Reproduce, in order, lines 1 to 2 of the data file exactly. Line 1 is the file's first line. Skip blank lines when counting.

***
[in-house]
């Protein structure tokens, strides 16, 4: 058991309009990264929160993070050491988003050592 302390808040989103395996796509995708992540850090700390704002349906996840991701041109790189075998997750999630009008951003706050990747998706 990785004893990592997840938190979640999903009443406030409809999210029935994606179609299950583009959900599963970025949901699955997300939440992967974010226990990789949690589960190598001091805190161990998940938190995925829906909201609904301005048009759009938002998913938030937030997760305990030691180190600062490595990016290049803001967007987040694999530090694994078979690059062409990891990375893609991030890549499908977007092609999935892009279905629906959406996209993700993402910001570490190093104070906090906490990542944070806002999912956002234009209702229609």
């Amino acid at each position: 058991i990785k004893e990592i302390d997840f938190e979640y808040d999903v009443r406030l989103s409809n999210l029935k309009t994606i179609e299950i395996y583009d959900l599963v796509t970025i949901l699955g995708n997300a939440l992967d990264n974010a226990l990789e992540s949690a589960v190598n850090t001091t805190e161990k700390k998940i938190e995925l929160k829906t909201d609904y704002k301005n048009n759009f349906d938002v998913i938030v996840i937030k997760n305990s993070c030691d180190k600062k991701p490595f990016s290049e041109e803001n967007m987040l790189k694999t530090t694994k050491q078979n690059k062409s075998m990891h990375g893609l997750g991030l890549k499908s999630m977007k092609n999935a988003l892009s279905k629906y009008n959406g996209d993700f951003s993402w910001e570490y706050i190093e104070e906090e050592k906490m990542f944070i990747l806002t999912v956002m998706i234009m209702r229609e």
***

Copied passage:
[in-house]
């Protein structure tokens, strides 16, 4: 058991309009990264929160993070050491988003050592 302390808040989103395996796509995708992540850090700390704002349906996840991701041109790189075998997750999630009008951003706050990747998706 990785004893990592997840938190979640999903009443406030409809999210029935994606179609299950583009959900599963970025949901699955997300939440992967974010226990990789949690589960190598001091805190161990998940938190995925829906909201609904301005048009759009938002998913938030937030997760305990030691180190600062490595990016290049803001967007987040694999530090694994078979690059062409990891990375893609991030890549499908977007092609999935892009279905629906959406996209993700993402910001570490190093104070906090906490990542944070806002999912956002234009209702229609």